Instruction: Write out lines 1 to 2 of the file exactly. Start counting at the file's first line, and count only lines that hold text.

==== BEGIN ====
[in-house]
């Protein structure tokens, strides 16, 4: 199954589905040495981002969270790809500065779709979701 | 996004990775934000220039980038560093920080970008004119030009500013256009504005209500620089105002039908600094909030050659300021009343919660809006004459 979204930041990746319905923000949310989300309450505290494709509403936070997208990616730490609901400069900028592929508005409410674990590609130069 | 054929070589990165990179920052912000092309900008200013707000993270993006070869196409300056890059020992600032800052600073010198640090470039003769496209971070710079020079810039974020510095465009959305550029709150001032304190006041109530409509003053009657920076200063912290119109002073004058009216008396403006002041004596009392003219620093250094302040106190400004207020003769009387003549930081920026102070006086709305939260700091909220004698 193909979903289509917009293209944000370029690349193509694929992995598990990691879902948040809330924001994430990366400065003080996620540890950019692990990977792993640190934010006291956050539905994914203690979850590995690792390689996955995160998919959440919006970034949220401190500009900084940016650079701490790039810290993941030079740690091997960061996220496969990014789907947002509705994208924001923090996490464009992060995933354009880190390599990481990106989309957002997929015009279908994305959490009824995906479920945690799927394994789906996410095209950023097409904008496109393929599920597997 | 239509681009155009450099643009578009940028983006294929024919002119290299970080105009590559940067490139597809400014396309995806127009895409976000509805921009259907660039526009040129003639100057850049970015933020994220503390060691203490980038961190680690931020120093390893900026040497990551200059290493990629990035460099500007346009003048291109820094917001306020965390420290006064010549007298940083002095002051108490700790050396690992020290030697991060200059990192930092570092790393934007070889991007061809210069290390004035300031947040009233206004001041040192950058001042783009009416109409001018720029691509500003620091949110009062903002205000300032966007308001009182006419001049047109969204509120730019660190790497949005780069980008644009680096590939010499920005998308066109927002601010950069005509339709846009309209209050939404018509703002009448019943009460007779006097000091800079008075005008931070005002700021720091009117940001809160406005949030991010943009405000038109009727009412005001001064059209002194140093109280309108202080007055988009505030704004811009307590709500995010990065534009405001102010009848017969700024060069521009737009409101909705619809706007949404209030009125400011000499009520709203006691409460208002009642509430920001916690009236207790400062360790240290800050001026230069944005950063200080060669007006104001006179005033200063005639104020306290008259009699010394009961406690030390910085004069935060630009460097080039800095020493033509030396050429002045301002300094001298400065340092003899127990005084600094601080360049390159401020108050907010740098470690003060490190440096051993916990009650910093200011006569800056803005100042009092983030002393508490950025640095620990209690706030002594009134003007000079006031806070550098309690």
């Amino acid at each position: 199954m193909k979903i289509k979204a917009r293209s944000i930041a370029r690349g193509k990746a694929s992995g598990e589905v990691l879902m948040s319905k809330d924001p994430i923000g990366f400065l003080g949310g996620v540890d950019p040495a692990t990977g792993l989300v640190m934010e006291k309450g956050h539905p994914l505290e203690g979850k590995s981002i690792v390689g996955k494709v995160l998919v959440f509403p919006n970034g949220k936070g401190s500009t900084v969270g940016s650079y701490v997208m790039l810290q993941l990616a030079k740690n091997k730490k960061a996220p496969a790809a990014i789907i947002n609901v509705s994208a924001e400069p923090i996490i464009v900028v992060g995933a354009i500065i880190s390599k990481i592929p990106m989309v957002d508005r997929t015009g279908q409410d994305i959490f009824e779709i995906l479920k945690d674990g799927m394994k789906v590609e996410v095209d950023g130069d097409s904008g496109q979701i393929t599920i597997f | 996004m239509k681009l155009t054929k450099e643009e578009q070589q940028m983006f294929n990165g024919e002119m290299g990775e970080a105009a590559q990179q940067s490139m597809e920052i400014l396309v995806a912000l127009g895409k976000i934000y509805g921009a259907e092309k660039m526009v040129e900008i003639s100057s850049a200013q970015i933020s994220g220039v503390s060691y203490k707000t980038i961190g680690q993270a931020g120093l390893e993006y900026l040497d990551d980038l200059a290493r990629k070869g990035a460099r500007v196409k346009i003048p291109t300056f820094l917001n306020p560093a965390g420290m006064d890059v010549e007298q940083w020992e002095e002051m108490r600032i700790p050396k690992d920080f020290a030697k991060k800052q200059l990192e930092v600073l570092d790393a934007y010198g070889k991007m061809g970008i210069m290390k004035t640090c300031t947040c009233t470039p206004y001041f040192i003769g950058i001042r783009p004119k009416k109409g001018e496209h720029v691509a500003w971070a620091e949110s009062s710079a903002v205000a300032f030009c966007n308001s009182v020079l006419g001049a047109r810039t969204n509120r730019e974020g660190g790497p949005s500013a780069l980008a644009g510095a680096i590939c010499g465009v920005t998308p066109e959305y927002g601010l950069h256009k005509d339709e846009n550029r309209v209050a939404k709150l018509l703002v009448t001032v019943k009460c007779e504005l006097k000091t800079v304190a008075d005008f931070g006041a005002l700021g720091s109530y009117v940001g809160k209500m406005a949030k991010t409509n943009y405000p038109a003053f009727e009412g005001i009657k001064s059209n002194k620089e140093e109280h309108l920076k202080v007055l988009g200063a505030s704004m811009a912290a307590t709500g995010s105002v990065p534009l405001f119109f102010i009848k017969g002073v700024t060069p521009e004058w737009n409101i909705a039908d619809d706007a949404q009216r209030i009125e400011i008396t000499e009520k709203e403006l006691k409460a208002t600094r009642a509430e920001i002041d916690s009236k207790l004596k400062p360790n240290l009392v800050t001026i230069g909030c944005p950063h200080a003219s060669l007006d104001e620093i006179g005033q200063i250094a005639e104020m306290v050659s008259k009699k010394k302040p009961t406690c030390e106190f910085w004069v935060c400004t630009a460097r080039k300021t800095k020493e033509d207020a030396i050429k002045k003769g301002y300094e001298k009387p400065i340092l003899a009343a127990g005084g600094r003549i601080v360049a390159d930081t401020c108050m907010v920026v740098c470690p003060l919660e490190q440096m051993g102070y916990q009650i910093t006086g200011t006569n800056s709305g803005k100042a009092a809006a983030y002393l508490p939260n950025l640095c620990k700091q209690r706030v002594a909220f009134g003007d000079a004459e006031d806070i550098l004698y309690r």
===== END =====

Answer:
[in-house]
């Protein structure tokens, strides 16, 4: 199954589905040495981002969270790809500065779709979701 | 996004990775934000220039980038560093920080970008004119030009500013256009504005209500620089105002039908600094909030050659300021009343919660809006004459 979204930041990746319905923000949310989300309450505290494709509403936070997208990616730490609901400069900028592929508005409410674990590609130069 | 054929070589990165990179920052912000092309900008200013707000993270993006070869196409300056890059020992600032800052600073010198640090470039003769496209971070710079020079810039974020510095465009959305550029709150001032304190006041109530409509003053009657920076200063912290119109002073004058009216008396403006002041004596009392003219620093250094302040106190400004207020003769009387003549930081920026102070006086709305939260700091909220004698 193909979903289509917009293209944000370029690349193509694929992995598990990691879902948040809330924001994430990366400065003080996620540890950019692990990977792993640190934010006291956050539905994914203690979850590995690792390689996955995160998919959440919006970034949220401190500009900084940016650079701490790039810290993941030079740690091997960061996220496969990014789907947002509705994208924001923090996490464009992060995933354009880190390599990481990106989309957002997929015009279908994305959490009824995906479920945690799927394994789906996410095209950023097409904008496109393929599920597997 | 239509681009155009450099643009578009940028983006294929024919002119290299970080105009590559940067490139597809400014396309995806127009895409976000509805921009259907660039526009040129003639100057850049970015933020994220503390060691203490980038961190680690931020120093390893900026040497990551200059290493990629990035460099500007346009003048291109820094917001306020965390420290006064010549007298940083002095002051108490700790050396690992020290030697991060200059990192930092570092790393934007070889991007061809210069290390004035300031947040009233206004001041040192950058001042783009009416109409001018720029691509500003620091949110009062903002205000300032966007308001009182006419001049047109969204509120730019660190790497949005780069980008644009680096590939010499920005998308066109927002601010950069005509339709846009309209209050939404018509703002009448019943009460007779006097000091800079008075005008931070005002700021720091009117940001809160406005949030991010943009405000038109009727009412005001001064059209002194140093109280309108202080007055988009505030704004811009307590709500995010990065534009405001102010009848017969700024060069521009737009409101909705619809706007949404209030009125400011000499009520709203006691409460208002009642509430920001916690009236207790400062360790240290800050001026230069944005950063200080060669007006104001006179005033200063005639104020306290008259009699010394009961406690030390910085004069935060630009460097080039800095020493033509030396050429002045301002300094001298400065340092003899127990005084600094601080360049390159401020108050907010740098470690003060490190440096051993916990009650910093200011006569800056803005100042009092983030002393508490950025640095620990209690706030002594009134003007000079006031806070550098309690």